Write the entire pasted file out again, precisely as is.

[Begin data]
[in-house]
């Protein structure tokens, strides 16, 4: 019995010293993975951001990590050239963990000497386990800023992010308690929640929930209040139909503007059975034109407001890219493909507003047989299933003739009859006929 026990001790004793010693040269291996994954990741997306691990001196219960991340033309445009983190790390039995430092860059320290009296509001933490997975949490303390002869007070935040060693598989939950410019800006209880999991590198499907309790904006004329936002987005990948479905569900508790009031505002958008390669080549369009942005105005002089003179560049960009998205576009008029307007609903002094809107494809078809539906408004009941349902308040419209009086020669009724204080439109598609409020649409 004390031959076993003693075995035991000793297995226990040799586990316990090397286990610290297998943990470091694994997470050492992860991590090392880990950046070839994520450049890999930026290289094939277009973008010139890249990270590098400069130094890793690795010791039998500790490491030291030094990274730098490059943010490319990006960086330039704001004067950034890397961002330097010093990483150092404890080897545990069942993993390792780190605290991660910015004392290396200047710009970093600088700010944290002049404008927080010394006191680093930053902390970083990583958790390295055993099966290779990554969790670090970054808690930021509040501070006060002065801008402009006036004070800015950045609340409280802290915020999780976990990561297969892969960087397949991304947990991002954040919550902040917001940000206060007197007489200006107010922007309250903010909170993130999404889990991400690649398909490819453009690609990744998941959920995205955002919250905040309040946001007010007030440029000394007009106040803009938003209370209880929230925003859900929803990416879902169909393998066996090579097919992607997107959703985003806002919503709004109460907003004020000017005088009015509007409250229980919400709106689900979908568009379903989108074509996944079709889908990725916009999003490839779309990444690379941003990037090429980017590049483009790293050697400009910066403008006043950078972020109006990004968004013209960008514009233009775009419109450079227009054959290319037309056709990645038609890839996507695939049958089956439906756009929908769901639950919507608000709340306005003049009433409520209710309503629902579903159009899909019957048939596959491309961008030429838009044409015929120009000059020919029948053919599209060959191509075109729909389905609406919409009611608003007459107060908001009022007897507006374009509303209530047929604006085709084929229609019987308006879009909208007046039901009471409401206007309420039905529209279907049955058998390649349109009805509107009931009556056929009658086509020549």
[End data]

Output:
[in-house]
């Protein structure tokens, strides 16, 4: 019995010293993975951001990590050239963990000497386990800023992010308690929640929930209040139909503007059975034109407001890219493909507003047989299933003739009859006929 026990001790004793010693040269291996994954990741997306691990001196219960991340033309445009983190790390039995430092860059320290009296509001933490997975949490303390002869007070935040060693598989939950410019800006209880999991590198499907309790904006004329936002987005990948479905569900508790009031505002958008390669080549369009942005105005002089003179560049960009998205576009008029307007609903002094809107494809078809539906408004009941349902308040419209009086020669009724204080439109598609409020649409 004390031959076993003693075995035991000793297995226990040799586990316990090397286990610290297998943990470091694994997470050492992860991590090392880990950046070839994520450049890999930026290289094939277009973008010139890249990270590098400069130094890793690795010791039998500790490491030291030094990274730098490059943010490319990006960086330039704001004067950034890397961002330097010093990483150092404890080897545990069942993993390792780190605290991660910015004392290396200047710009970093600088700010944290002049404008927080010394006191680093930053902390970083990583958790390295055993099966290779990554969790670090970054808690930021509040501070006060002065801008402009006036004070800015950045609340409280802290915020999780976990990561297969892969960087397949991304947990991002954040919550902040917001940000206060007197007489200006107010922007309250903010909170993130999404889990991400690649398909490819453009690609990744998941959920995205955002919250905040309040946001007010007030440029000394007009106040803009938003209370209880929230925003859900929803990416879902169909393998066996090579097919992607997107959703985003806002919503709004109460907003004020000017005088009015509007409250229980919400709106689900979908568009379903989108074509996944079709889908990725916009999003490839779309990444690379941003990037090429980017590049483009790293050697400009910066403008006043950078972020109006990004968004013209960008514009233009775009419109450079227009054959290319037309056709990645038609890839996507695939049958089956439906756009929908769901639950919507608000709340306005003049009433409520209710309503629902579903159009899909019957048939596959491309961008030429838009044409015929120009000059020919029948053919599209060959191509075109729909389905609406919409009611608003007459107060908001009022007897507006374009509303209530047929604006085709084929229609019987308006879009909208007046039901009471409401206007309420039905529209279907049955058998390649349109009805509107009931009556056929009658086509020549």